Compulsory Annuitisation of Provident Funds to Take Effect on 1 March 2016
20 January 2016
By David Warneke, Tax Partner, BDO
The compulsory annuitisation of provident funds for tax purposes is no surprise. The enabling legislation was introduced into the Income Tax Act in 2013. However, the proposal has been controversial since enactment, and organised labour has been lobbying for it to be scrapped. It now appears that it will go ahead, with effect from 1 March 2016.
The result of the legislation is that, with a few exceptions detailed below, contributions to provident funds after 1 March 2016 plus growth thereon until retirement will be subject to the same annuitisation requirements as pension funds and retirement annuity funds. In other words, the fund member may elect to take a maximum of one-third of the fund value represented by such contributions plus growth thereon to retirement as a lump sum upon retirement. The remaining two-thirds must be taken in the form of an annuity over the life of the member. Contributions made prior to 1 March 2016 plus growth thereon until retirement may still be withdrawn as a lump sum in its entirety.
One exception to the compulsory annuitisation requirement relates to fund members who are 55 years or older on 1 March 2016. Such members will not face compulsory annuitisation at all – neither in respect of contributions prior to or after 1 March 2016, nor growth thereon until retirement. The other exception relates to cases in which the total fund value upon retirement, excluding the above amounts which may be withdrawn entirely in the form of a lump sum, does not exceed R247 500. In such cases the entire amount may be withdrawn as a lump sum. This amount was increased from R150 000, apparently in an effort to placate organised labour. Organised labour is of the view that members need to access their funds on retirement or earlier, as it believes that it is the members’ rights to do so. They would also like this proposal, together with Government’s proposals expected later this year on the proposed reform of South Africa’s social security system, to be considered.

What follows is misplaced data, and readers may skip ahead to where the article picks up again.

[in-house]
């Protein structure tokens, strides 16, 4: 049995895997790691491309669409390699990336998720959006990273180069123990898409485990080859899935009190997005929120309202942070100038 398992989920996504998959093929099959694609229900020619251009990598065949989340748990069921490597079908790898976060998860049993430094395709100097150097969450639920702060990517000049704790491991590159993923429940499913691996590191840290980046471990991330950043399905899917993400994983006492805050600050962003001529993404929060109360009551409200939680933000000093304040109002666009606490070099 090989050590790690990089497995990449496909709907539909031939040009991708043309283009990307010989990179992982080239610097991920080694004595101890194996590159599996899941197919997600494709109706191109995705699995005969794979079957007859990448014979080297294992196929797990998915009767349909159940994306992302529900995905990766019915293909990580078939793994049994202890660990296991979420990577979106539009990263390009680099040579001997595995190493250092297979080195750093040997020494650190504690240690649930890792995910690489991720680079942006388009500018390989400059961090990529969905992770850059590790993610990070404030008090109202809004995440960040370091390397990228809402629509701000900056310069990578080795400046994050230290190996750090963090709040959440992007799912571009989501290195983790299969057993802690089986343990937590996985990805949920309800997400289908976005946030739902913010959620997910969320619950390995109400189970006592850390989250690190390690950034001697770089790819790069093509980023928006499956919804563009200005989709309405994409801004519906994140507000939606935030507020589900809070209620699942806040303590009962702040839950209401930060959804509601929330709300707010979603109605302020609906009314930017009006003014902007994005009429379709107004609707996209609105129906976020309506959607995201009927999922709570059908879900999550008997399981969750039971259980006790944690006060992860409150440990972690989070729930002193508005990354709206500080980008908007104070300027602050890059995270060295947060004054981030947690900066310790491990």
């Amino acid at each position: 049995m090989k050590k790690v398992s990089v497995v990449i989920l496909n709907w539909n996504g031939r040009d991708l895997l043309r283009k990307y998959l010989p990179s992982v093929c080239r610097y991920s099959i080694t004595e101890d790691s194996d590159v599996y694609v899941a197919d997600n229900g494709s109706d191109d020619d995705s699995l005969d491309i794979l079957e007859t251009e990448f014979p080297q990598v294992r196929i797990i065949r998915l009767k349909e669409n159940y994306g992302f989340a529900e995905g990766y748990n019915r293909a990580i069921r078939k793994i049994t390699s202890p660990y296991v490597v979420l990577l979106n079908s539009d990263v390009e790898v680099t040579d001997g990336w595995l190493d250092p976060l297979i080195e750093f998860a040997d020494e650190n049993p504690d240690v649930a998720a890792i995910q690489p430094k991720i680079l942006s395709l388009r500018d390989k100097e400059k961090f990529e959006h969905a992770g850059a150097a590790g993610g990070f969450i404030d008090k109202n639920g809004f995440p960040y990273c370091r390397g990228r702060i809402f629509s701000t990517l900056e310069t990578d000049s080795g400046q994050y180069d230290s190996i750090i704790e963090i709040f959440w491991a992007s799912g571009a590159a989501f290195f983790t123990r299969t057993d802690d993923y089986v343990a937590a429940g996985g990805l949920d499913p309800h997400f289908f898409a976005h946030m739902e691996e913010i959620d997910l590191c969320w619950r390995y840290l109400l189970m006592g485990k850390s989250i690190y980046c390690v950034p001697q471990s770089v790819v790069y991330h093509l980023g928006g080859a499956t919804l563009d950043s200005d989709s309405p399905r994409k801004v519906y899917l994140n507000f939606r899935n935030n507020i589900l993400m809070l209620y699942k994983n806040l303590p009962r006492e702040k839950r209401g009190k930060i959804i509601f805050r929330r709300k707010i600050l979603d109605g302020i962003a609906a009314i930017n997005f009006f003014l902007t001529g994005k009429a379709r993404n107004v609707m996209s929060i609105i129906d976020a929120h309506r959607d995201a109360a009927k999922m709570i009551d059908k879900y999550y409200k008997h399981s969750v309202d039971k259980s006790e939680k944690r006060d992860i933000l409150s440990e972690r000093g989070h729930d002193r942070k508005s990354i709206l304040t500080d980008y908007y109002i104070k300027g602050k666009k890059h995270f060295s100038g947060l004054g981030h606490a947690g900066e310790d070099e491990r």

The main reason for the proposal was to encourage savings into retirement. Too often one sees a situation where the fund member takes the full lump sum immediately upon retirement and squanders it. As we are all aware, the propensity to save in South Africa is very low and South Africa can ill afford to fund more citizens than at present. Business on the whole therefore favours the proposal.